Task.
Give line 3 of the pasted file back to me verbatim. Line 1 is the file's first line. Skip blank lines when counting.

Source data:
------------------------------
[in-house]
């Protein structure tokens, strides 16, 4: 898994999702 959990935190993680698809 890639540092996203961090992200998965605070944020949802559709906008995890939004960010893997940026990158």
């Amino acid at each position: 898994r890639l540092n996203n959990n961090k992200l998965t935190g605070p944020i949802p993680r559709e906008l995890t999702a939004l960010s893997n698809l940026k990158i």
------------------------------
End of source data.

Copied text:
């Amino acid at each position: 898994r890639l540092n996203n959990n961090k992200l998965t935190g605070p944020i949802p993680r559709e906008l995890t999702a939004l960010s893997n698809l940026k990158i």